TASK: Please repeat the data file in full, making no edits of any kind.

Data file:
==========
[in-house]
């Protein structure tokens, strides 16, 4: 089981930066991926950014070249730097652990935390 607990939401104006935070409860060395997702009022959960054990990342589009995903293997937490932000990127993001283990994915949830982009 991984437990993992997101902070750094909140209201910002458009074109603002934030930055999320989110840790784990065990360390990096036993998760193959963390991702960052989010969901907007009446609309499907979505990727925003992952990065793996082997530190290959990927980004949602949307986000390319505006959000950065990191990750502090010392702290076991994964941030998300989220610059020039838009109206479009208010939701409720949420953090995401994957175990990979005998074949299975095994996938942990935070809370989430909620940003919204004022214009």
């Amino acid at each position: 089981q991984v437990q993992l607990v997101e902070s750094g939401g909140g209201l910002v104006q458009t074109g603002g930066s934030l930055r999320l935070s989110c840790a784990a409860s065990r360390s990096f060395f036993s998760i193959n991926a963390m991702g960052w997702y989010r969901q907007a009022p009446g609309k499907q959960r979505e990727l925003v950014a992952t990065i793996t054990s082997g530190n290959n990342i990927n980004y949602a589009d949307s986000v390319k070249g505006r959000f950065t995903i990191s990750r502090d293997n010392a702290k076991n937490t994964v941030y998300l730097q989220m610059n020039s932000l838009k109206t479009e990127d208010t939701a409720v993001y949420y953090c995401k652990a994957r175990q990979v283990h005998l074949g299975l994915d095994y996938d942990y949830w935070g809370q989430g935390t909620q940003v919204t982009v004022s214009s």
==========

[in-house]
């Protein structure tokens, strides 16, 4: 089981930066991926950014070249730097652990935390 607990939401104006935070409860060395997702009022959960054990990342589009995903293997937490932000990127993001283990994915949830982009 991984437990993992997101902070750094909140209201910002458009074109603002934030930055999320989110840790784990065990360390990096036993998760193959963390991702960052989010969901907007009446609309499907979505990727925003992952990065793996082997530190290959990927980004949602949307986000390319505006959000950065990191990750502090010392702290076991994964941030998300989220610059020039838009109206479009208010939701409720949420953090995401994957175990990979005998074949299975095994996938942990935070809370989430909620940003919204004022214009």
């Amino acid at each position: 089981q991984v437990q993992l607990v997101e902070s750094g939401g909140g209201l910002v104006q458009t074109g603002g930066s934030l930055r999320l935070s989110c840790a784990a409860s065990r360390s990096f060395f036993s998760i193959n991926a963390m991702g960052w997702y989010r969901q907007a009022p009446g609309k499907q959960r979505e990727l925003v950014a992952t990065i793996t054990s082997g530190n290959n990342i990927n980004y949602a589009d949307s986000v390319k070249g505006r959000f950065t995903i990191s990750r502090d293997n010392a702290k076991n937490t994964v941030y998300l730097q989220m610059n020039s932000l838009k109206t479009e990127d208010t939701a409720v993001y949420y953090c995401k652990a994957r175990q990979v283990h005998l074949g299975l994915d095994y996938d942990y949830w935070g809370q989430g935390t909620q940003v919204t982009v004022s214009s």